Figure 2.† Alcoholic liver: Cut surface of gross autopsy specimen of liver showing unnatural paleness due to a dense network of scar tissue (fibrosis, cirrhosis). Scarring has occurred in response to chronic injury from alcohol abuse.
†† Alcoholic cirrhosis:† (see figure 2) Most advanced form of liver disease, 15-30 percent of heavy drinkers.
Early Symptoms: General weakness, weight loss.
Later Symptoms:† Loss of appetite, indigestion, nausea, vomiting, abdominal swelling, and spider nevi (spidery red marks on upper body arms and face).† Causes extensive fibrosis that stiffens blood vessels and distorts the internal structure of the liver.† Functions of the liver may be impaired which may lead to malfunction of other organs such as the brain and kidneys.
Outcome:† Usually fatal due to complications such as kidney failure, and hypertension (high blood pressure) in the vein carrying blood to the liver.† This disease is usually fatal if chronic alcohol exposure continues; however, if the patient quits drinking, their condition may become stable.
Frequency:† Statistics from different populations vary because of varying lifestyles; however, statistics show that between 40-90% of the 26,000 annual deaths from cirrhosis are alcohol-related.†
†† The alcoholic will progress from fatty liver to alcoholic hepatitis, to cirrhosis.† Sometimes heavy drinkers may develop alcoholic cirrhosis without first developing alcoholic hepatitis, and it could also happen that an alcoholic may have a sudden onset and rapid course of alcoholic hepatitis; then die before cirrhosis develops.
Not all liver disease in alcoholics is caused by alcohol.† Also, alcohol induced liver disease may be accompanied by other conditions not related to alcohol but which can cause liver failure, such as nonalcoholic hepatitis and exposure to drugs and occupational chemicals.† Furthermore, it is important to remember that fatty liver and alcoholic hepatitis may be reversed if you stop drinking alcohol, and cirrhosis can be stabilized if you stop drinking alcohol.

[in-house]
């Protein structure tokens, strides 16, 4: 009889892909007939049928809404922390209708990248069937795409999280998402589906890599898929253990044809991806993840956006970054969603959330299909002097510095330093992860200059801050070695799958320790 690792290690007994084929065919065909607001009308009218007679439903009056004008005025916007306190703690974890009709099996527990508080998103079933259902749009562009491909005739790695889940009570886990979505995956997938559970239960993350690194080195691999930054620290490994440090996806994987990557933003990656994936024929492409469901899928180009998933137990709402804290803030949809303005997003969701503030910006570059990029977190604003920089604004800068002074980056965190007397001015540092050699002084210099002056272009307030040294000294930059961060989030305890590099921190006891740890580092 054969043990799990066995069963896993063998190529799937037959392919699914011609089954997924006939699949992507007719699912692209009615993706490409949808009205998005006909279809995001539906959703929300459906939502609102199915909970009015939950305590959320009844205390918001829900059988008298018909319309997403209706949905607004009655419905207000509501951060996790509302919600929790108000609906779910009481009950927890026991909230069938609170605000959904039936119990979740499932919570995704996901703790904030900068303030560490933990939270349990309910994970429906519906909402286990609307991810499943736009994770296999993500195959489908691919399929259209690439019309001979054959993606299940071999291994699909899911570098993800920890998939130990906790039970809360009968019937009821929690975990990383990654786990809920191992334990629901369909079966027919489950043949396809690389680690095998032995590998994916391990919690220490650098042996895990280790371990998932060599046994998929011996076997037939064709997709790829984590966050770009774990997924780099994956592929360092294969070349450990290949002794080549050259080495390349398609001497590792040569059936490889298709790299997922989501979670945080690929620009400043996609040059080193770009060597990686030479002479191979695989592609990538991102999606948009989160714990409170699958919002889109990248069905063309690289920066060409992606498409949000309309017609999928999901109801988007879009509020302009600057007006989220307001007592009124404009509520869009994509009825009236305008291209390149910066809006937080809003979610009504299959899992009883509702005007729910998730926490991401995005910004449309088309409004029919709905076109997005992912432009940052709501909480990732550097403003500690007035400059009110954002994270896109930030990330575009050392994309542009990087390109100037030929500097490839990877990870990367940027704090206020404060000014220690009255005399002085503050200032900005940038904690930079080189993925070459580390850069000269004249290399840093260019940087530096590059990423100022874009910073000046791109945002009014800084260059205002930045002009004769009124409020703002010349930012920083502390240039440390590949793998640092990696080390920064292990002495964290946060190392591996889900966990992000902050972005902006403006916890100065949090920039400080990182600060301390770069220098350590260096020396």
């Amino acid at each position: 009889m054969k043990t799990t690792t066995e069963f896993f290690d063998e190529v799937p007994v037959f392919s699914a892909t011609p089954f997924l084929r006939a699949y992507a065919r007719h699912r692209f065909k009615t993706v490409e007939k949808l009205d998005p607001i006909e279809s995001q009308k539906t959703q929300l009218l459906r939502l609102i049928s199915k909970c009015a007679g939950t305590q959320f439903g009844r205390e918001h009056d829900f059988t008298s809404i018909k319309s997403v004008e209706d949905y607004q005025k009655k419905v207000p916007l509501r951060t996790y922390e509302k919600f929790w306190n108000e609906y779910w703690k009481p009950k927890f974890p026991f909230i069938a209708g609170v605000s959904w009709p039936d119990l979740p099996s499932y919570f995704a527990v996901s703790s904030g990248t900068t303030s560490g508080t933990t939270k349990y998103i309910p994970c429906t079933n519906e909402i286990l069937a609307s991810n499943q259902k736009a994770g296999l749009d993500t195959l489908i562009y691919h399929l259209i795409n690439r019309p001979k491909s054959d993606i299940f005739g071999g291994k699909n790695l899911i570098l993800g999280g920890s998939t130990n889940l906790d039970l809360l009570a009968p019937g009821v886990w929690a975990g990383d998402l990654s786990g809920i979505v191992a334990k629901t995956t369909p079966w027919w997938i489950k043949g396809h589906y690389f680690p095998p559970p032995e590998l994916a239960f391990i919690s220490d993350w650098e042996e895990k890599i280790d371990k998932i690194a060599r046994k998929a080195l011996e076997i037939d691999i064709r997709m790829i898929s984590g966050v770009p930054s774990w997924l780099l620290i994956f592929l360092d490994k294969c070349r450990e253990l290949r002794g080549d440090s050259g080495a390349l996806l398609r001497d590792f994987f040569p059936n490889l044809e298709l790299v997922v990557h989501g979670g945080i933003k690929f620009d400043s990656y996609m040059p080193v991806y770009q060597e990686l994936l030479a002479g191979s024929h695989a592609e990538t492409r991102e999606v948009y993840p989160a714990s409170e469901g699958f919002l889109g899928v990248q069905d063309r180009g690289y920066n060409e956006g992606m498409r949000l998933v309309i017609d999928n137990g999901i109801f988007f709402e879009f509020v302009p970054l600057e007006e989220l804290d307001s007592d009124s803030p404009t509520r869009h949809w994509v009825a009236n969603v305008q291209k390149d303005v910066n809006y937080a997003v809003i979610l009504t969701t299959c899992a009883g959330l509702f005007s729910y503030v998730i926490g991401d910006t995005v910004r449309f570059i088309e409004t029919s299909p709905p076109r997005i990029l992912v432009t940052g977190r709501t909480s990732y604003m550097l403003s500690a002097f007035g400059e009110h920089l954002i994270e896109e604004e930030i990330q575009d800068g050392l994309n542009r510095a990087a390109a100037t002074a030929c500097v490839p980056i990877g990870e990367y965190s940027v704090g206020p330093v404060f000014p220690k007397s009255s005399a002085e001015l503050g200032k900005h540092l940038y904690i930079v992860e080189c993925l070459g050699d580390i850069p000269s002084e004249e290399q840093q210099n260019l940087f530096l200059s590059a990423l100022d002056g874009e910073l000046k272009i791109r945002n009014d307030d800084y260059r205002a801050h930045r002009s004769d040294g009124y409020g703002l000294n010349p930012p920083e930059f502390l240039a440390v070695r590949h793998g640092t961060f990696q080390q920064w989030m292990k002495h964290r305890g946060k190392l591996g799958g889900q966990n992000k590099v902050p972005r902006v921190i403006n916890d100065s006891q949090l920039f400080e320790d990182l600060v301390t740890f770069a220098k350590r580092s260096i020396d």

†† Most of alcohol that people drink is metabolized in the liver.†
†† Alcohol dehydrogenase (ADH):† This is the enzyme that converts alcohol to acetaldehyde through a chemical process called oxidation.
†† The chemical, acetaldehyde, which is generated, is more toxic than alcohol itself.†
†† Aldehyde dehydrogenase converts acetaldehyde to acetate, which can be used as fuel by the cell.†
†† Acetate travels through the bloodstream to other parts of the body where it can enter other metabolic cycles that produce energy or useful molecules. The usual biological role of both ADH and ALDH is to metabolize vitamin A.
†† Studies have shown that women, Asians, Native Americans, and older people have less of the enzyme alcohol dehydrogenase; thus they are not able to metabolize alcohol as efficiently as those who have more of this enzyme possibly making them get drunk faster and experience liver complications sooner.
†† In people who engage in heavier and more chronic alcohol consumption, a second pathway is utilized with the enzyme called microsomal ethanol-oxidizing system (MEOS).
†† MEOS helps get rid of toxic compound in the body by using an enzyme called cytochrome P450 This enzyme converts alcohol to acetaldehyde.
†† Cytochrome P450 is thought to help eliminate alcohol at high blood alcohol concentrations that prevail in heavy drinkers.†
†† Cytochrome P450 also generates reactive oxygen radicals that damage cellular components.
† Chronic alcohol consumption can substantially increase iron levels in the body.† In fact almost one third of alcoholics have excessive iron levels in their livers much of which is free iron; thus these elevated levels may damage liver.††
† Some acetaldehyde may combine with liver proteins to form harmful compounds that can impair the function of various cellular components and enzymes.††
†† Also alcohol can combine with other molecules in the cell to form potentially dangerous compounds such as fatty acid ethyl esters and phosphatidylethanol.††